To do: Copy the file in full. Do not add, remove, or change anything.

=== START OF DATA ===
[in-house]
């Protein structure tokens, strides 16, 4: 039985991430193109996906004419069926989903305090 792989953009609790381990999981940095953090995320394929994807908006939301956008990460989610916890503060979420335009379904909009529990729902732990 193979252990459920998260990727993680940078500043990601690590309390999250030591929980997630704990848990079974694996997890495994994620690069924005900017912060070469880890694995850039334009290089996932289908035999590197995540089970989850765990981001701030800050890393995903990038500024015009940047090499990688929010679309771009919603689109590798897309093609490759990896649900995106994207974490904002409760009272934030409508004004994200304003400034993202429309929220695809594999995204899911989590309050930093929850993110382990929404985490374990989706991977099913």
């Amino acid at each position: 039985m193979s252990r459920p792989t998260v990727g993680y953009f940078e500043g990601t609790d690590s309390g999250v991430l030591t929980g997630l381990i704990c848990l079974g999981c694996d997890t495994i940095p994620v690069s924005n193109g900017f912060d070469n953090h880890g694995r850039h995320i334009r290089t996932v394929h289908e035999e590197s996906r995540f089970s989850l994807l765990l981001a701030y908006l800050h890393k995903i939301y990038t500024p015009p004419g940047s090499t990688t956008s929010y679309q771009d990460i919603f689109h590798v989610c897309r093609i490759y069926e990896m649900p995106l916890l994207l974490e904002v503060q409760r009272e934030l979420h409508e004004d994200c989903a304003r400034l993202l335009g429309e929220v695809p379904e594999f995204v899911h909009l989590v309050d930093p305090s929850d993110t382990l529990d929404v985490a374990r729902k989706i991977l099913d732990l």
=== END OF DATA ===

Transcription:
[in-house]
């Protein structure tokens, strides 16, 4: 039985991430193109996906004419069926989903305090 792989953009609790381990999981940095953090995320394929994807908006939301956008990460989610916890503060979420335009379904909009529990729902732990 193979252990459920998260990727993680940078500043990601690590309390999250030591929980997630704990848990079974694996997890495994994620690069924005900017912060070469880890694995850039334009290089996932289908035999590197995540089970989850765990981001701030800050890393995903990038500024015009940047090499990688929010679309771009919603689109590798897309093609490759990896649900995106994207974490904002409760009272934030409508004004994200304003400034993202429309929220695809594999995204899911989590309050930093929850993110382990929404985490374990989706991977099913």
């Amino acid at each position: 039985m193979s252990r459920p792989t998260v990727g993680y953009f940078e500043g990601t609790d690590s309390g999250v991430l030591t929980g997630l381990i704990c848990l079974g999981c694996d997890t495994i940095p994620v690069s924005n193109g900017f912060d070469n953090h880890g694995r850039h995320i334009r290089t996932v394929h289908e035999e590197s996906r995540f089970s989850l994807l765990l981001a701030y908006l800050h890393k995903i939301y990038t500024p015009p004419g940047s090499t990688t956008s929010y679309q771009d990460i919603f689109h590798v989610c897309r093609i490759y069926e990896m649900p995106l916890l994207l974490e904002v503060q409760r009272e934030l979420h409508e004004d994200c989903a304003r400034l993202l335009g429309e929220v695809p379904e594999f995204v899911h909009l989590v309050d930093p305090s929850d993110t382990l529990d929404v985490a374990r729902k989706i991977l099913d732990l």